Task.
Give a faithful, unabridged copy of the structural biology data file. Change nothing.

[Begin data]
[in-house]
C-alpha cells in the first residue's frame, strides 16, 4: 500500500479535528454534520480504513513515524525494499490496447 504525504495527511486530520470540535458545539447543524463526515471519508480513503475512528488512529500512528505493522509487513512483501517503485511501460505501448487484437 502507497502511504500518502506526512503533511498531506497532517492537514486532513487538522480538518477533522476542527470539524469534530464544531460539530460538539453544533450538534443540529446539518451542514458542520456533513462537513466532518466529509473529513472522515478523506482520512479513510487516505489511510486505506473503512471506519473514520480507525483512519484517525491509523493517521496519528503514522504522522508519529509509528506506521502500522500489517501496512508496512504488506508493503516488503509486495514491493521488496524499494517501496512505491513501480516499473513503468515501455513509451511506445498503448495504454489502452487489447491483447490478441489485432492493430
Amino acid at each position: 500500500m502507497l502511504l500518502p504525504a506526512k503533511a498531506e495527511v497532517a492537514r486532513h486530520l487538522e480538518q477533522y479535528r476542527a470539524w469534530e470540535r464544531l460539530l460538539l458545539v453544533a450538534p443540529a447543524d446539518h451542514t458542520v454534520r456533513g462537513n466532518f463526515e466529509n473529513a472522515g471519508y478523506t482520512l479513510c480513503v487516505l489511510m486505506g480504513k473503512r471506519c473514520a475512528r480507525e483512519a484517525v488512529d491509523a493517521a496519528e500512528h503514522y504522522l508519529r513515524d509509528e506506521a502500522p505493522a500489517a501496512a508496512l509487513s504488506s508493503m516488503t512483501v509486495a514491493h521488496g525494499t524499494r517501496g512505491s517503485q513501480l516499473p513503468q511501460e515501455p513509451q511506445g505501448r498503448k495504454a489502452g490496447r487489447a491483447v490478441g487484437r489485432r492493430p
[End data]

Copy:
[in-house]
C-alpha cells in the first residue's frame, strides 16, 4: 500500500479535528454534520480504513513515524525494499490496447 504525504495527511486530520470540535458545539447543524463526515471519508480513503475512528488512529500512528505493522509487513512483501517503485511501460505501448487484437 502507497502511504500518502506526512503533511498531506497532517492537514486532513487538522480538518477533522476542527470539524469534530464544531460539530460538539453544533450538534443540529446539518451542514458542520456533513462537513466532518466529509473529513472522515478523506482520512479513510487516505489511510486505506473503512471506519473514520480507525483512519484517525491509523493517521496519528503514522504522522508519529509509528506506521502500522500489517501496512508496512504488506508493503516488503509486495514491493521488496524499494517501496512505491513501480516499473513503468515501455513509451511506445498503448495504454489502452487489447491483447490478441489485432492493430
Amino acid at each position: 500500500m502507497l502511504l500518502p504525504a506526512k503533511a498531506e495527511v497532517a492537514r486532513h486530520l487538522e480538518q477533522y479535528r476542527a470539524w469534530e470540535r464544531l460539530l460538539l458545539v453544533a450538534p443540529a447543524d446539518h451542514t458542520v454534520r456533513g462537513n466532518f463526515e466529509n473529513a472522515g471519508y478523506t482520512l479513510c480513503v487516505l489511510m486505506g480504513k473503512r471506519c473514520a475512528r480507525e483512519a484517525v488512529d491509523a493517521a496519528e500512528h503514522y504522522l508519529r513515524d509509528e506506521a502500522p505493522a500489517a501496512a508496512l509487513s504488506s508493503m516488503t512483501v509486495a514491493h521488496g525494499t524499494r517501496g512505491s517503485q513501480l516499473p513503468q511501460e515501455p513509451q511506445g505501448r498503448k495504454a489502452g490496447r487489447a491483447v490478441g487484437r489485432r492493430p